To help stimulate hiring and aid retention, the government’s HR agency wants to lift restrictions on relocation and recruitment bonuses for federal employees.

The draft rule, proposed by the Office of Personnel Management on Nov. 15 and open for feedback until mid-January, would expand agencies’ in-house authority to waive certain caps on recruitment incentives without waiting for OPM’s go-ahead.

If approved, employees working in-demand jobs, like cyber or healthcare, could be eligible for pay boosts of up to 50% of their annual salary multiplied by the number of years in service. The current cap is 25%, with increases beyond that subject to OPM approval.

“This will allow agencies to move more quickly in hiring new employees and relocating those who are moving into positions that are likely to be difficult to fill,” according to the rule’s stated rationale. “Also, with increases in the number of retirement-eligible employees, recruiting early career and experienced talent to the federal workforce is a high priority.”

Even with the increased threshold, additional pay may not exceed one’s salary during a required service period of up to four years.

“Therefore, the total incentive paid under a waiver continues to be limited to 100% of the employee’s annual basic pay, but the incentive may be paid over two years rather than four years,” according to the rule.

In addition, the regulation would remove the six-month service period requirement for recruitment incentives.

While rules for retention incentives are not affected by the proposed changes, others could be in line for increased use by federal offices. In any case, OPM has said that such tools are one of many ways the federal government is trying to tackle its pay disparity problem that often leads to certain types of jobs being difficult to fill because of private sector competition.

There are currently more than 10,000 public sector openings awaiting applicants on USAJobs, the government’s primary online job board.

Fewer bonuses being paid

Still, the use of recruitment, relocation and retention incentives varies from one agency to the next, according to OPM’s report to Congress in 2009, the last year for which such reporting was required. The majority of 51 agencies queried in the report did not use such bonuses, the report continued. At the time, the departments of Defense and Veterans Affairs were the largest users.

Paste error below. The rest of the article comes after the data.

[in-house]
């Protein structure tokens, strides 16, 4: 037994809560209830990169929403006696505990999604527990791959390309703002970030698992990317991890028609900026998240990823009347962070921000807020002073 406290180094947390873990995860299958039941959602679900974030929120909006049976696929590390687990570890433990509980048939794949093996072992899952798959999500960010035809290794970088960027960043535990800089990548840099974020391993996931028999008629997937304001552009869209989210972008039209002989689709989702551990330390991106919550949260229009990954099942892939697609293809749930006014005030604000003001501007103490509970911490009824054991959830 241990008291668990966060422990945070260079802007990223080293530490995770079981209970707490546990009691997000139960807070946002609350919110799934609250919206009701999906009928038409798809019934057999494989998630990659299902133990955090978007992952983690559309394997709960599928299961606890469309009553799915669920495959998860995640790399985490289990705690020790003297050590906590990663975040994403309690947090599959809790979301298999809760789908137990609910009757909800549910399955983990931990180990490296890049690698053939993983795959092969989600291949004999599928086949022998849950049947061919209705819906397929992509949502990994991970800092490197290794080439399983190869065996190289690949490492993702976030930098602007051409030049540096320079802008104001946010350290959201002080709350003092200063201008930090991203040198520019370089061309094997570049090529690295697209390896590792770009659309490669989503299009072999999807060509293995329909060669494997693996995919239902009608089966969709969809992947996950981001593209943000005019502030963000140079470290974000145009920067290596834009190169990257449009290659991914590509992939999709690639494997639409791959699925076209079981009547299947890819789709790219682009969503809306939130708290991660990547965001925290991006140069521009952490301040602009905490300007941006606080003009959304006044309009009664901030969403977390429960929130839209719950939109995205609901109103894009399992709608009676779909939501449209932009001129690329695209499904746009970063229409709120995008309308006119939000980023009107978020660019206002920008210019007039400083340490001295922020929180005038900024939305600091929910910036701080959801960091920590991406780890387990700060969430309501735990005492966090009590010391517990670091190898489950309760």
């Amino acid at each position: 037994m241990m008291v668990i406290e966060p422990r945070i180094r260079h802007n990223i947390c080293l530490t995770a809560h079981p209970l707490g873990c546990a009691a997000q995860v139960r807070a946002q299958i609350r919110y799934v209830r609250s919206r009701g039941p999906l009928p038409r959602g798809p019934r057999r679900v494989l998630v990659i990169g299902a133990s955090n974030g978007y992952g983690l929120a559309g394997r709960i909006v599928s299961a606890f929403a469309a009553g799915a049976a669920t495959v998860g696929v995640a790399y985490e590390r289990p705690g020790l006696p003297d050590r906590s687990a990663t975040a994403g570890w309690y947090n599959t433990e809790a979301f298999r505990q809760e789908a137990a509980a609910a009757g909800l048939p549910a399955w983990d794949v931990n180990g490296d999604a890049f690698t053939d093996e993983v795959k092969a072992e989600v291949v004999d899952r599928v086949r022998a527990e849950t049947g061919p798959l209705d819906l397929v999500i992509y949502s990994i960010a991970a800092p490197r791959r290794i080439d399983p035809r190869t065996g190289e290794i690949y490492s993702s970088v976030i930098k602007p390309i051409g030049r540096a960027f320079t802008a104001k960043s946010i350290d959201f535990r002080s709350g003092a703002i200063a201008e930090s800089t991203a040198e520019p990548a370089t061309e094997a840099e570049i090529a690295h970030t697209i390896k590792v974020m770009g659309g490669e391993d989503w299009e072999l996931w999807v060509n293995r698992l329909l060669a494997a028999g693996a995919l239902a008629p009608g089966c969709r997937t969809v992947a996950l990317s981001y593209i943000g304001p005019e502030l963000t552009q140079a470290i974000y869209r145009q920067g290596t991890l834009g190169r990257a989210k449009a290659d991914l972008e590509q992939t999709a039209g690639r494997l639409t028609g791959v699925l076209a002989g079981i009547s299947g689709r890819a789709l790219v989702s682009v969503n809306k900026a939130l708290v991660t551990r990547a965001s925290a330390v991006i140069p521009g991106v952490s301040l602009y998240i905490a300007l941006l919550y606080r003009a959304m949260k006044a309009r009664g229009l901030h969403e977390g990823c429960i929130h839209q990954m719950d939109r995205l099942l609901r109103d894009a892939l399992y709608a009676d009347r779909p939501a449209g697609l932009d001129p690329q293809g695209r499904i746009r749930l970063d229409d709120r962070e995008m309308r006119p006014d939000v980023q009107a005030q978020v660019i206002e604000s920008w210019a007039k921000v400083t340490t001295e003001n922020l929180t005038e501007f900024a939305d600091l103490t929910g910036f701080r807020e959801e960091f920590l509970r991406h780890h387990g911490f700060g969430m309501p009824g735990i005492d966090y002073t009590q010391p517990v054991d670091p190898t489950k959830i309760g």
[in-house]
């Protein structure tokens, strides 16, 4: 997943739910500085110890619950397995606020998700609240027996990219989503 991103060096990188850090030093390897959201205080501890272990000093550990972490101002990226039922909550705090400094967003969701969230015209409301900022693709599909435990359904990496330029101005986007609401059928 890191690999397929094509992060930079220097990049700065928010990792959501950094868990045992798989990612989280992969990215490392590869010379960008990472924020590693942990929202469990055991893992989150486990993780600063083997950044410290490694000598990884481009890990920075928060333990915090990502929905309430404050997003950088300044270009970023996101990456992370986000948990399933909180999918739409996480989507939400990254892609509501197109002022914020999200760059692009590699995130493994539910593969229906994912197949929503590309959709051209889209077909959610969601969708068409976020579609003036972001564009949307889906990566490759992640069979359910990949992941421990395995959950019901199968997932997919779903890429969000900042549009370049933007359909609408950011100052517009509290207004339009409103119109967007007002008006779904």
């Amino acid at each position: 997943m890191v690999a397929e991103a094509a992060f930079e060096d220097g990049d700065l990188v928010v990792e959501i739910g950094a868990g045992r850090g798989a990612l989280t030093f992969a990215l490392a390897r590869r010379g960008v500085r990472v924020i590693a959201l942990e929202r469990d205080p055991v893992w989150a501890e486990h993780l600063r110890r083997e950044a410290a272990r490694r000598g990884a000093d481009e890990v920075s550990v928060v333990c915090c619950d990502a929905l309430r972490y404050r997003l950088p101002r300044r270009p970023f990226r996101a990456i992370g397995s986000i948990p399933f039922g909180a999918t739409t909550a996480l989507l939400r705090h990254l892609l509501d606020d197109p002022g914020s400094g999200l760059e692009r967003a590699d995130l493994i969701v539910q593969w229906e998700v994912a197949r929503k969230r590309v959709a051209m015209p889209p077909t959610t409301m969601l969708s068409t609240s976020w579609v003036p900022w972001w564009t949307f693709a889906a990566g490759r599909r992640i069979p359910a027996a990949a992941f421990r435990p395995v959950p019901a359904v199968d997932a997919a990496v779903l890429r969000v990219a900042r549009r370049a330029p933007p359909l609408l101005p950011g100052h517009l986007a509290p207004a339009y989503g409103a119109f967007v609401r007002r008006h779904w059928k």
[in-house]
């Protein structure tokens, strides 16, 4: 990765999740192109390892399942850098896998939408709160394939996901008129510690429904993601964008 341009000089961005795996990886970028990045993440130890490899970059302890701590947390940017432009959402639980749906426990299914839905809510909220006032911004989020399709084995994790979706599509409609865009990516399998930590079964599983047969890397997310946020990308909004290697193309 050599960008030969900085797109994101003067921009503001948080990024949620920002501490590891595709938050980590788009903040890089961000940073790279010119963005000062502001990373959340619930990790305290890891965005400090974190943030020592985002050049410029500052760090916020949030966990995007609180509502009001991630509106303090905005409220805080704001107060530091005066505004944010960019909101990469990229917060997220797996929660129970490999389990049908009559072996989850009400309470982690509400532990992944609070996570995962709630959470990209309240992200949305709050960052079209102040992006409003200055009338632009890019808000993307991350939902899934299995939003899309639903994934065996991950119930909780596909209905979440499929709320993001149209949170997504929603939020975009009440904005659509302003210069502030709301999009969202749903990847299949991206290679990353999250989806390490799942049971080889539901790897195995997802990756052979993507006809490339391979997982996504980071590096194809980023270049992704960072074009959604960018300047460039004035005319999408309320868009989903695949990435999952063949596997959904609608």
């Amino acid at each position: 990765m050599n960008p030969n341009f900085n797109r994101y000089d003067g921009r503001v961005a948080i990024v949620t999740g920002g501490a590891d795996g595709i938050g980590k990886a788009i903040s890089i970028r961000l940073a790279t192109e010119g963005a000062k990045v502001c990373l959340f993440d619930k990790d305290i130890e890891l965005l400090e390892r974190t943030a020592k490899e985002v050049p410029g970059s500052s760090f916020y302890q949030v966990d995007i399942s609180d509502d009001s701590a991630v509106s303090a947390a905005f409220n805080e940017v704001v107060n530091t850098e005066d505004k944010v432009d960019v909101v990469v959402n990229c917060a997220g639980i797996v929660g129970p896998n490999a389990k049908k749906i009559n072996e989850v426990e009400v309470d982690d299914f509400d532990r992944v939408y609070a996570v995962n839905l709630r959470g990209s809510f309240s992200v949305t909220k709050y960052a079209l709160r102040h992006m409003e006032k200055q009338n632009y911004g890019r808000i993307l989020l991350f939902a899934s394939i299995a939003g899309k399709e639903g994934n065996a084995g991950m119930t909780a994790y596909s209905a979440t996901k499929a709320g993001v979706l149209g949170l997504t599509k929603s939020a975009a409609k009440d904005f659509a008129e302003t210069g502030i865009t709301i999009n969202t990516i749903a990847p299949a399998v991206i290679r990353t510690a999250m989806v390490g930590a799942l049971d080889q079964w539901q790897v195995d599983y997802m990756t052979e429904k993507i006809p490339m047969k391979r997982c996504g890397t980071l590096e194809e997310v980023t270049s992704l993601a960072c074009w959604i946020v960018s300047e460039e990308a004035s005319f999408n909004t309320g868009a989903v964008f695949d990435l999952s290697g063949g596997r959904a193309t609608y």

Since 2008, OPM says it has approved 15 recruitment incentive waivers for six agencies and 11 relocation incentive waivers for four.

The agency did not say in the rule whether the changes would likely contribute to an uptick in the use of waivers, though that could be a byproduct of streamlining the process for doing so. A 2017 Government Accountability Office report noted that approvals for 3Rs incentive waivers generally took about one-and-a-half months since 2009.

In any case, the overall criteria for waiver approval is not changing, so agencies would still have to meet the minimum standards of determining whether exceptions can be made.

Agencies may also have budget restraints to contend with. Ultimately, these benefits come out of discretionary funds, which may fluctuate when Congress, as it did this year, begins the fiscal year on a continuing resolution.

Employees can take incentives as a lump sum at the beginning or end of their service, as an installment plan during their service, or as a combination of the two.

Molly Weisner is a staff reporter for Federal Times where she covers labor, policy and contracting pertaining to the government workforce. She made previous stops at USA Today and McClatchy as a digital producer, and worked at The New York Times as a copy editor. Molly majored in journalism at the University of North Carolina at Chapel Hill.

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